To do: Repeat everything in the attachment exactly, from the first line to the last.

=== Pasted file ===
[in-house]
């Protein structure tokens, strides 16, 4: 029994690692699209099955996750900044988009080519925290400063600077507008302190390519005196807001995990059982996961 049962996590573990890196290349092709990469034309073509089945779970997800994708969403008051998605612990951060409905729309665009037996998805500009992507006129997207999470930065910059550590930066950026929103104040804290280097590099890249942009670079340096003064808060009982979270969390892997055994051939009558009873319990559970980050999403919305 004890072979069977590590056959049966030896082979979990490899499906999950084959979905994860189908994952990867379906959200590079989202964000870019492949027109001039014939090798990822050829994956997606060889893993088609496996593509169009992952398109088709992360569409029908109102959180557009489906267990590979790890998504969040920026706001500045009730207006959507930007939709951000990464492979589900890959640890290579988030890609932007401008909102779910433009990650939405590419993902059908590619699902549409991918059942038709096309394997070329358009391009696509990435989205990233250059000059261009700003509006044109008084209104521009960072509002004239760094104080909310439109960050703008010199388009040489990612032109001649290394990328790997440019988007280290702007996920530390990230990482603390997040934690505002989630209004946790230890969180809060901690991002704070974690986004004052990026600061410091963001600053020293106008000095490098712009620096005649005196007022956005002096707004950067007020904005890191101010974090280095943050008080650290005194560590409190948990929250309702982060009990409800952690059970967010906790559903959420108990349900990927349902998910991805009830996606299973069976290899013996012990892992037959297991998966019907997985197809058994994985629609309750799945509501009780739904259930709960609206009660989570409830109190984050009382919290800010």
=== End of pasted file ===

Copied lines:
[in-house]
């Protein structure tokens, strides 16, 4: 029994690692699209099955996750900044988009080519925290400063600077507008302190390519005196807001995990059982996961 049962996590573990890196290349092709990469034309073509089945779970997800994708969403008051998605612990951060409905729309665009037996998805500009992507006129997207999470930065910059550590930066950026929103104040804290280097590099890249942009670079340096003064808060009982979270969390892997055994051939009558009873319990559970980050999403919305 004890072979069977590590056959049966030896082979979990490899499906999950084959979905994860189908994952990867379906959200590079989202964000870019492949027109001039014939090798990822050829994956997606060889893993088609496996593509169009992952398109088709992360569409029908109102959180557009489906267990590979790890998504969040920026706001500045009730207006959507930007939709951000990464492979589900890959640890290579988030890609932007401008909102779910433009990650939405590419993902059908590619699902549409991918059942038709096309394997070329358009391009696509990435989205990233250059000059261009700003509006044109008084209104521009960072509002004239760094104080909310439109960050703008010199388009040489990612032109001649290394990328790997440019988007280290702007996920530390990230990482603390997040934690505002989630209004946790230890969180809060901690991002704070974690986004004052990026600061410091963001600053020293106008000095490098712009620096005649005196007022956005002096707004950067007020904005890191101010974090280095943050008080650290005194560590409190948990929250309702982060009990409800952690059970967010906790559903959420108990349900990927349902998910991805009830996606299973069976290899013996012990892992037959297991998966019907997985197809058994994985629609309750799945509501009780739904259930709960609206009660989570409830109190984050009382919290800010």